On July 25th, an Airbus A321neo initially ordered by Russian carrier S7 was officially delivered to Mexican low-cost carrier Volaris. The delivery demonstrates the ongoing process of international airlines scooping up aircraft initially ordered by Russian airlines. Of course, sanctions against Russia have prevented Airbus or aircraft lessors from fulfilling those original orders. Let’s take a look at this aircraft delivery and why it was delivered to the Czech Republic.
Aircraft delivery and flight details
AIB Family Flights notes that the Airbus A321neo was first spotted at Airbus’ Hamburg facilities as early as November 2021. However, the jet wasn’t spotted again until mid-March 2022, when it was conducting a series of taxi checks and rejected take- offs. This abnormally long gap would seem to indicate that things were put on hold due to the invasion of Ukraine that took place at the end of February. Indeed, other A321neos being assembled might be first spotted one month and be delivered one or two months later.
The aircraft in question had MSN 10809 and test registration D-AZWZ, but was eventually re-assigned with registration F-WXAZ. This jet took its first flight on April 6th and had completed a total of three test flights with a cumulative test flight time of just under five hours. The delivery flight on July 25th took it from Hamburg Finkenwerder (XFW) to the Czech city of Ostrava (OSR). Since its delivery flight, the aircraft has remained on the ground in Ostrava.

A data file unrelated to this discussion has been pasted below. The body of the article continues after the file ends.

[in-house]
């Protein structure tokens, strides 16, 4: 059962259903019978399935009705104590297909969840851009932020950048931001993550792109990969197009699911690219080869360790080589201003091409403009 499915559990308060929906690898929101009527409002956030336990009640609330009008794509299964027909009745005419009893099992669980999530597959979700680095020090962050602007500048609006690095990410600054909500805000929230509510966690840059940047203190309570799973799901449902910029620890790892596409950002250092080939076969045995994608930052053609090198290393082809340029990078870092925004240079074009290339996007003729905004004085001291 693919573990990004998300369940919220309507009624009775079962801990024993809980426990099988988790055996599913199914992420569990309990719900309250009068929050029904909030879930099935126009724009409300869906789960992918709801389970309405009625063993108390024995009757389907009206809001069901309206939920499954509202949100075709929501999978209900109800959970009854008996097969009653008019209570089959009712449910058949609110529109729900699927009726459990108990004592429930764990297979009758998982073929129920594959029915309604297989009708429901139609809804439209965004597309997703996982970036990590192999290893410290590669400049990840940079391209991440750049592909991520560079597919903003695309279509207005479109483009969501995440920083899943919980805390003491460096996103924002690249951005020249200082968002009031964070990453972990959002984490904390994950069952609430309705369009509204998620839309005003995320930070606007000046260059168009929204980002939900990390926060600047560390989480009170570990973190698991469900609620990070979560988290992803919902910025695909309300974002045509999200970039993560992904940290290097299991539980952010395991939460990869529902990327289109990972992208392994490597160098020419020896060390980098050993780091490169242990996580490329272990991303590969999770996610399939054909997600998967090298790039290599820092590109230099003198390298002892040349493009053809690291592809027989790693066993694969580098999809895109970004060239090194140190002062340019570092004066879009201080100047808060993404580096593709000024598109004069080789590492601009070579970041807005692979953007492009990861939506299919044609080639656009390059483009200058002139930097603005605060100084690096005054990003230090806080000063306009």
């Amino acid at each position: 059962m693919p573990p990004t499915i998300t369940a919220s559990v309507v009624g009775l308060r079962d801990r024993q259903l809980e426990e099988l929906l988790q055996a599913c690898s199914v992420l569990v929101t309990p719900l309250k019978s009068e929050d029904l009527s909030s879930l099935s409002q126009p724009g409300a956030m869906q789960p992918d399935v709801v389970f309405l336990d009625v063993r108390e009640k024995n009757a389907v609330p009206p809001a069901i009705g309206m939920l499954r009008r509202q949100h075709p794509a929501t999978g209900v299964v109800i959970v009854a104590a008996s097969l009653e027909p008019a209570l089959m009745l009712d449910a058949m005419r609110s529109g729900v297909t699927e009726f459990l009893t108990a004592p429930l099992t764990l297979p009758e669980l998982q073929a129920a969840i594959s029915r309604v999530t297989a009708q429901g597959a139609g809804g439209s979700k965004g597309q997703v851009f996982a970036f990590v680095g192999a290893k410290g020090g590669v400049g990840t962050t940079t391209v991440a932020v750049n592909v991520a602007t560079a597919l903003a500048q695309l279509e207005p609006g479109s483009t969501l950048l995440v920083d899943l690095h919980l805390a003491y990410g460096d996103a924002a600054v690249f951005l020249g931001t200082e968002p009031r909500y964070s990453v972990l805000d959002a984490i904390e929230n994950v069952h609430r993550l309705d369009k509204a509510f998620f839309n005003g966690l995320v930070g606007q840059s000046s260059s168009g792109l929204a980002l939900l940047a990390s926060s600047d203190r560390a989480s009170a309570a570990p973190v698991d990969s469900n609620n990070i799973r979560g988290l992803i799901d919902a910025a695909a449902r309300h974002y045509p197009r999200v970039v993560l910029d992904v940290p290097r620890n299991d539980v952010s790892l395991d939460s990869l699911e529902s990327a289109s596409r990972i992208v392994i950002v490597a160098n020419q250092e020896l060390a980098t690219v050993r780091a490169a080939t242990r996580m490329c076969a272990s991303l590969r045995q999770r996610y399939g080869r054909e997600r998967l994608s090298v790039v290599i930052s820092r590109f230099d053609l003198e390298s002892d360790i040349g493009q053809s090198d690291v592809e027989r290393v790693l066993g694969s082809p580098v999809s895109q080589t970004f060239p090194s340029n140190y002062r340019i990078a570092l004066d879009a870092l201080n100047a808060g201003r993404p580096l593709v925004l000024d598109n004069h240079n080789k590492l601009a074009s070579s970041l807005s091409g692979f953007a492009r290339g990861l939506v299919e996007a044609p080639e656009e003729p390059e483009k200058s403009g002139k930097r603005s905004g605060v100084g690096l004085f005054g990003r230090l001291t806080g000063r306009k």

ch-aviation.com data indicates that this aircraft is owned by SMBC Aviation Capital and its powered by a pair of PW1000 engines.
The aircraft was delivered to Ostrava in the Czech Republic. Photo: FlightRadar24.com
It’s unclear why the aircraft was delivered to Ostrava rather than a lengthy multi-hop ferry service to Mexico. Without having any official word from the airline or Airbus, our guess would be the painting facilities located at the airport. Indeed, Ostrava airport is home to International Aerospace Coatings (IAC). Operating since 2003, IAC’s facility at the airport was built as a painting facility rather than being converted and claims to be “one of the most advanced facilities in Europe, if not the world.” The company’s website notes that each of its two bays can take up to one A321, giving a total capacity of two A321s at a time.
Repainting would definitely fit the story for this aircraft. With each commercial aircraft purpose-built for a specific customer, jets are typically painted in their full colors early on in the process. Thus, with the jet no longer deliverable to S7, it would naturally need to be repainted from its lively lime-green color scheme to Volaris’ simpler black and white livery.
It’s not Turkish Airlines?
While there aren’t any rules on which airline can pick up a “white tail” aircraft (aside from needing to be non-Russian), we’ve been seeing Turkish Airlines (and its subsidiary carriers) take up the aircraft made undeliverable to Russia. Indeed, the carrier adopted a number of Airbus A350-900s meant for Aeroflot, as well as another A321neo originally ordered by S7. Turkish also picked up five 737 MAX 8s also initially destined for S7. These narrowbody Boeings were sent to the airline’s regional subsidiary, AnadoluJet.
With leasing companies (who own the aircraft) likely keen to offload the Russian-ordered jets quickly, airlines like Turkish and Volaris are benefitting from instantly-available planes, perhaps at a good price.
Sources: AIB Family Flights, FlightRadar24.com, ch-aviation.com, International Aerospace Coatings